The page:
4. 4. Train-of-TrainersIn order to build capacity on a sustainable level, knowledge needs to be transferred not only to individual negotiators butalso to people who could replicate the projects key component. Hence, cycle 2 (2001) will, be co-taught by Boliviantrainers in Spanish under supervision of the leading CSEND expert.In order to ensure transfer of know-how, a special TOT seminar was organised at the end of 2000 and a CSEND expertorganised and conducted this TOT seminar.6. Assumption, Benefits and Outlook for 2001The projects success is based on continuous support by the Bolivian authorities without whose support the two-yearproject cannot be successfully completed. Completion of the pilot project phase within agreed time frames depends onpolitical and institutional continuity as well.In addition, cooperation of respective ministries will be vital. Trainees should be allowed to attend training seminars anddevote sufficient time for their various as signments. It would be detrimental to their learning if the trainees would beasked to make up for time spent on the project through overtime or work over the weekends.This pilot project offers immediate benefits in regard to the objectives mentioned above. In addition, this project shouldprovide an impetus for the Bolivian government to further strengthen the trade policy process.After completion of the pilot project, 48 trade officials and private sector representatives will help increase the alreadyexisting pool of 10 known negotiators thereby creating a "core capacity" for strategic analysis, preparation of negotiationpositions and strategies and analysis of negotiation options regarding multilateral trade treaties and multilateral andregional trade organisations.After completion of this pilot project, an opportunity may arise to create a thinktank in Bolivia focusing on trade policyand trade negotiations eit her in the form of a government attached institute or agency (similar to UDAPE) or like auniversity based institute (e.g. Georgetown University) or like a central government school (e.g. ENA of France). Such athink-tank might not only offer valuable advice for future negotiations but also might also attract attention from abroadand provide opportunities of influence within the Southamerican region.1 Trade Policy Review of Bolivia, Opening Statement by Bolivian Representative, Minutes of Meeting, WTO, 19-21 July 1999, page 52 Bolivia : Implementing the Comprehensive Development Framework, World Bank Report No. 19326-130, May 21, 1999, page 1.3 See footnote Nr. 14 Footnote 1, page 195 For more information on the bilateral cooperation programme, see Markus Reichmuth and Ernst Schaltegger introduction.6 For an overview of CSENDs activities, see www.csend.orgCopyright 2000 by Centre for Socio-Eco-Nomic Development (CSEND). All rights reserved. 4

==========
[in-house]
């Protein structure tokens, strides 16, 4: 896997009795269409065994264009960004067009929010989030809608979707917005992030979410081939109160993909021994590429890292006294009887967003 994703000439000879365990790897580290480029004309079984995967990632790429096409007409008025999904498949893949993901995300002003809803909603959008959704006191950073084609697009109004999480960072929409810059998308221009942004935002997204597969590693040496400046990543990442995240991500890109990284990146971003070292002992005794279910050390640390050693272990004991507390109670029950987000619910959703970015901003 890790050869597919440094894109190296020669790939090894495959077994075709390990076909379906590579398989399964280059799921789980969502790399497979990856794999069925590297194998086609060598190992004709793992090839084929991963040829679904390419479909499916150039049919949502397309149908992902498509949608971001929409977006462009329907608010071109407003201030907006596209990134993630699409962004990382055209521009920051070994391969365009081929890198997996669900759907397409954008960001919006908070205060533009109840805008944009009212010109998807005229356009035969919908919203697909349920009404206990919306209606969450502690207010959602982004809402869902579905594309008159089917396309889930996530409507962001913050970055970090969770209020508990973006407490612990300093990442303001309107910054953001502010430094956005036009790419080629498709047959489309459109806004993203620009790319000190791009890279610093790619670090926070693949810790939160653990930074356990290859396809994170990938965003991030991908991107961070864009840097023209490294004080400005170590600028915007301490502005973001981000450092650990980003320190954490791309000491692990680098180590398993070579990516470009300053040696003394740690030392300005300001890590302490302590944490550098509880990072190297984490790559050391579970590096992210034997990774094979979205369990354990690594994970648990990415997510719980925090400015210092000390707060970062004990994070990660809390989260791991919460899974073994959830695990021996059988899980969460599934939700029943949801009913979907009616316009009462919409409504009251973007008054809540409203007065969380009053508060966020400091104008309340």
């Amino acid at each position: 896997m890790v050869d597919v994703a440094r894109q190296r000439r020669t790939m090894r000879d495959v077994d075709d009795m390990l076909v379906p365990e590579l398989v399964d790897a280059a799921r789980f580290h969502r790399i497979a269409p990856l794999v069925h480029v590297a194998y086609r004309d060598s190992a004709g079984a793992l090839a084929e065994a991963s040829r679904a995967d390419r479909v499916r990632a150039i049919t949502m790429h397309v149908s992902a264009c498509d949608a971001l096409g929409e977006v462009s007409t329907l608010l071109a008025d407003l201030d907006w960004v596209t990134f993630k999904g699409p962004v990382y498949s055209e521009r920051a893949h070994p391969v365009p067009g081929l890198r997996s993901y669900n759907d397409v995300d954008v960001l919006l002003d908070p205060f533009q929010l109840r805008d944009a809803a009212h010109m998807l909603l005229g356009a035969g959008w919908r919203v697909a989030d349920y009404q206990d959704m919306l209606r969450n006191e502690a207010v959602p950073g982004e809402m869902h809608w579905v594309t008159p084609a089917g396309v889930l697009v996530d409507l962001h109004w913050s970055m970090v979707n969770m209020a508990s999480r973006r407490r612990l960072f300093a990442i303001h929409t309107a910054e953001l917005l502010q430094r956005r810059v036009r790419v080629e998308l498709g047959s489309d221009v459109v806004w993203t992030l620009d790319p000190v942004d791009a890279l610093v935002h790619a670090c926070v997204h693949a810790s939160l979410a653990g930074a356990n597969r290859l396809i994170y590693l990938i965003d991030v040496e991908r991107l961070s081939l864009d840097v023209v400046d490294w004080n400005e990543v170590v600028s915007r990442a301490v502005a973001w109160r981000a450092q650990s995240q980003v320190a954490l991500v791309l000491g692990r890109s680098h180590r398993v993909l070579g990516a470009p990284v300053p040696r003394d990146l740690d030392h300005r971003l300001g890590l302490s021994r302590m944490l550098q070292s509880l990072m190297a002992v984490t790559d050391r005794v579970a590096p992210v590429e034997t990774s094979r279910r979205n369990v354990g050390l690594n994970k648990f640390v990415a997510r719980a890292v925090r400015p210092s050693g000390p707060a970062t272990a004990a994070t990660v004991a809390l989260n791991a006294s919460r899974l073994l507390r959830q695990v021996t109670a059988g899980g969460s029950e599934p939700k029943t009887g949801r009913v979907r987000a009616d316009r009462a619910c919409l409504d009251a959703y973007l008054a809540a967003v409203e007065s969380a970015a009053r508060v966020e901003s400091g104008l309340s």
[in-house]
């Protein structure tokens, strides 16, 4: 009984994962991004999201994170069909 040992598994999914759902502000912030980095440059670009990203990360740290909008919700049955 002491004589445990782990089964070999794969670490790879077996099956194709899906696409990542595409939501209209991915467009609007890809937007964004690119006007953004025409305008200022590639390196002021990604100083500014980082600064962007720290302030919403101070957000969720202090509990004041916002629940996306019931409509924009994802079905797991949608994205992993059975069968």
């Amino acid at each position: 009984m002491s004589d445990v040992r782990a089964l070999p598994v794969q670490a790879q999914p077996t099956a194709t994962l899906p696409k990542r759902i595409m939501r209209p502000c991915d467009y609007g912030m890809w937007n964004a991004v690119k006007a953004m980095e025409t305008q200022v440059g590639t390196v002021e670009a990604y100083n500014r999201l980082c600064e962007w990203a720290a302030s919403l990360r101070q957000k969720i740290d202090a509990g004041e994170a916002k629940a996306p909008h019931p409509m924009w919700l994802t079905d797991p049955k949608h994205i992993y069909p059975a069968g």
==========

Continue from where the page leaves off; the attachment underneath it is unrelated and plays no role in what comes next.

5. 5. Note: This publication has been made available by CSEND with the agrement of the author. The Centre for Socio-Eco-Nomic Development (CSEND) aims atpromoting equitable, sustainable and integrated development through dialogue andinstitutional learning. Dialogue is a branch of the Centre for Socio-Eco-Nomic Development(CSEND), a non-profit R&D organization based in Geneva, Switzerland since 1993.